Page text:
Well I don't like the circus on Everest either but it certainly exists. There are dead bodies, and questionable behaviour around leaving those injured. The widely reported "death rates" for Everest and K2 etc do suggest a necrophiliac aspect to things. And that aspect does seem to be part of the attraction for some. Mallory's body was swallowed (allowing for poetic licence).
kirsten on 24 Apr 2014
Tim Mosedale's piece is rather more considered and balanced.

Jagged Globe are on their on their way home, as indeed it seems are all the other expeditions from the south side. It will be interesting to see how all this plays out for next year.
tony on 24 Apr 2014
In reply to abseil:

> She says about Everest, "the disgusting Freudian apogee" and "these blithe cretins" and "dead bodies...a macabre attraction".

> I do not like that.

One of the common complaints about the Everest circus from 'proper' climbers is the way in which anyone with enough money can buy their way to the top, without any real mountaineering skill, sense or experience. Might it not be fair to categorise some of those people as 'blithe cretins'?

You might not like the fact that dead bodies are strewn over the mountain, but there's no doubt that there are many many photographs of the corpses, which now seem to be part of the experience, suggesting a morbid fascination, at the very least.
victorclimber - on 24 Apr 2014
In reply to Bellie:

way I look at it ,its an opinion you may not agree with any of it but its just an outsiders view of the Game ....
Robert Durran - on 24 Apr 2014
In reply to Rog Wilko:

> Interesting article in today's Guardian


Uneasy reading, but probably hits the nail on the head.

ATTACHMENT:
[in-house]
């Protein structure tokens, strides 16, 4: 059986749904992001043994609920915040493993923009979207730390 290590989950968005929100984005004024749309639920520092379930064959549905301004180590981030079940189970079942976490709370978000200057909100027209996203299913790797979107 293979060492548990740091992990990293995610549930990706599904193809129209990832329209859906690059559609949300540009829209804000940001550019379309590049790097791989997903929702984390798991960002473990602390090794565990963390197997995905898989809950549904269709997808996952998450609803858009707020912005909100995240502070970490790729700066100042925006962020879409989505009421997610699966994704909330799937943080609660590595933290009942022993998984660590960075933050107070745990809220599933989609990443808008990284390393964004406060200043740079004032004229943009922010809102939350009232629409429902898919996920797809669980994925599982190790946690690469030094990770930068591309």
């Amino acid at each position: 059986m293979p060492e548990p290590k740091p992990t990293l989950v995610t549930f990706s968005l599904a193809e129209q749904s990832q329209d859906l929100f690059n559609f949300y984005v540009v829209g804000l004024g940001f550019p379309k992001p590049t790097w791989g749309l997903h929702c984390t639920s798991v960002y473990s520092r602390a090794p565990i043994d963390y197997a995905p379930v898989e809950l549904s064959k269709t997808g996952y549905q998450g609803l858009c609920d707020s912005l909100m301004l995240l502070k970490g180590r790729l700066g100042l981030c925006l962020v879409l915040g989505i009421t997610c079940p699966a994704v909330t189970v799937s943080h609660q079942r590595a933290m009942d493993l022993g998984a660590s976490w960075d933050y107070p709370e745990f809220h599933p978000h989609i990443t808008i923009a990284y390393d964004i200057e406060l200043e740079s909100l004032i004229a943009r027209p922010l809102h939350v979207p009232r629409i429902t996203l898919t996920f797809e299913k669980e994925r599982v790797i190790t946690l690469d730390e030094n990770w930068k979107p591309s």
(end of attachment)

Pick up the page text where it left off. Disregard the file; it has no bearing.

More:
Roberttaylor - on 24 Apr 2014
In reply to Rog Wilko:

It's a poorly written opinion piece. I think it reflects the views of a fairly large number of people though...that mountaineering is about the stupidest waste of life in existence. I can see why they think that and won't go out of my way to argue with them. I think sitting on your arse watching BGT is worse, but that's my bag.

I agree with some of what she says. Do I think it is a pretty lame thing to do to get locals to fix ropes so you can jug up while sucking O2 to get to the top? Yeah, very lame. Does the thought of people leaving others to die to go for the summit make me want to puke? Again, yes. Let's not dismiss the whole thing just because she dissed 'mountaineering.'

Her railing against the disparity in wealth between the climbers and sherpas is pretty narrow minded...but the article is to provoke a response, not thoughts.

Doubt that the current situation over there will affect me at all, given my intention never to be a massive Everest punter.
Ramblin dave - on 24 Apr 2014
In reply to Roberttaylor:

I don't know if she does "diss" mountaineering in general, tbh. That first paragraph reads almost like something John Redhead could have written...
Roberttaylor - on 24 Apr 2014
In reply to Ramblin dave:

Fair point. I suppose 'swallowed his corpse' is her interpretation of 'provided an icy tomb' or whatever poetic slant people usually choose to put on it.

I doubt I will be running into her at Stanage.

R
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Henry Iddon - on 24 Apr 2014
In reply to Rog Wilko: